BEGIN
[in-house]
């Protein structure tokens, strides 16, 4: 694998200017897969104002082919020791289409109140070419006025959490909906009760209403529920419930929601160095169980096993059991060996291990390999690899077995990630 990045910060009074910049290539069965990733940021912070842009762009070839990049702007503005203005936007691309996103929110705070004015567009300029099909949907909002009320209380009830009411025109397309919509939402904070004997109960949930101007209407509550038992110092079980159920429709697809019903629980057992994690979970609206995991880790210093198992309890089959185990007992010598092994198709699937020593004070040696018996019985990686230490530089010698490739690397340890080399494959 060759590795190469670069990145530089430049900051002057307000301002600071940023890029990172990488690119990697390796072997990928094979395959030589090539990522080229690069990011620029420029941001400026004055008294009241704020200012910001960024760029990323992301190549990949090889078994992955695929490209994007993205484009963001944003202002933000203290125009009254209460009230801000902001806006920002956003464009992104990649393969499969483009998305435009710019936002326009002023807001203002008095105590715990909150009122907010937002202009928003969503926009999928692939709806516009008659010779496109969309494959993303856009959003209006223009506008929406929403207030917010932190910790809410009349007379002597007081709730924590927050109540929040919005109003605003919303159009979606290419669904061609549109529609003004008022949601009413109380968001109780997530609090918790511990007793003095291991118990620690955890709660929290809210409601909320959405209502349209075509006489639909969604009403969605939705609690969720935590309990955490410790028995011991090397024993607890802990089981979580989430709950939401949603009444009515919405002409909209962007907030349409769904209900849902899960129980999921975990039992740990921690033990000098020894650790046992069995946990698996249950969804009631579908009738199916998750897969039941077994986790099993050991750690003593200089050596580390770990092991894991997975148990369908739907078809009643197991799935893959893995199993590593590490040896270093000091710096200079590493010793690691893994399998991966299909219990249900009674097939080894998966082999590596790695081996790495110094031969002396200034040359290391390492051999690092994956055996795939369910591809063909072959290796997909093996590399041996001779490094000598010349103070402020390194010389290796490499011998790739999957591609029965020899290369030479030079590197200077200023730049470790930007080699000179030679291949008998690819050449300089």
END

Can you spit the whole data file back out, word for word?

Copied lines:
[in-house]
């Protein structure tokens, strides 16, 4: 694998200017897969104002082919020791289409109140070419006025959490909906009760209403529920419930929601160095169980096993059991060996291990390999690899077995990630 990045910060009074910049290539069965990733940021912070842009762009070839990049702007503005203005936007691309996103929110705070004015567009300029099909949907909002009320209380009830009411025109397309919509939402904070004997109960949930101007209407509550038992110092079980159920429709697809019903629980057992994690979970609206995991880790210093198992309890089959185990007992010598092994198709699937020593004070040696018996019985990686230490530089010698490739690397340890080399494959 060759590795190469670069990145530089430049900051002057307000301002600071940023890029990172990488690119990697390796072997990928094979395959030589090539990522080229690069990011620029420029941001400026004055008294009241704020200012910001960024760029990323992301190549990949090889078994992955695929490209994007993205484009963001944003202002933000203290125009009254209460009230801000902001806006920002956003464009992104990649393969499969483009998305435009710019936002326009002023807001203002008095105590715990909150009122907010937002202009928003969503926009999928692939709806516009008659010779496109969309494959993303856009959003209006223009506008929406929403207030917010932190910790809410009349007379002597007081709730924590927050109540929040919005109003605003919303159009979606290419669904061609549109529609003004008022949601009413109380968001109780997530609090918790511990007793003095291991118990620690955890709660929290809210409601909320959405209502349209075509006489639909969604009403969605939705609690969720935590309990955490410790028995011991090397024993607890802990089981979580989430709950939401949603009444009515919405002409909209962007907030349409769904209900849902899960129980999921975990039992740990921690033990000098020894650790046992069995946990698996249950969804009631579908009738199916998750897969039941077994986790099993050991750690003593200089050596580390770990092991894991997975148990369908739907078809009643197991799935893959893995199993590593590490040896270093000091710096200079590493010793690691893994399998991966299909219990249900009674097939080894998966082999590596790695081996790495110094031969002396200034040359290391390492051999690092994956055996795939369910591809063909072959290796997909093996590399041996001779490094000598010349103070402020390194010389290796490499011998790739999957591609029965020899290369030479030079590197200077200023730049470790930007080699000179030679291949008998690819050449300089």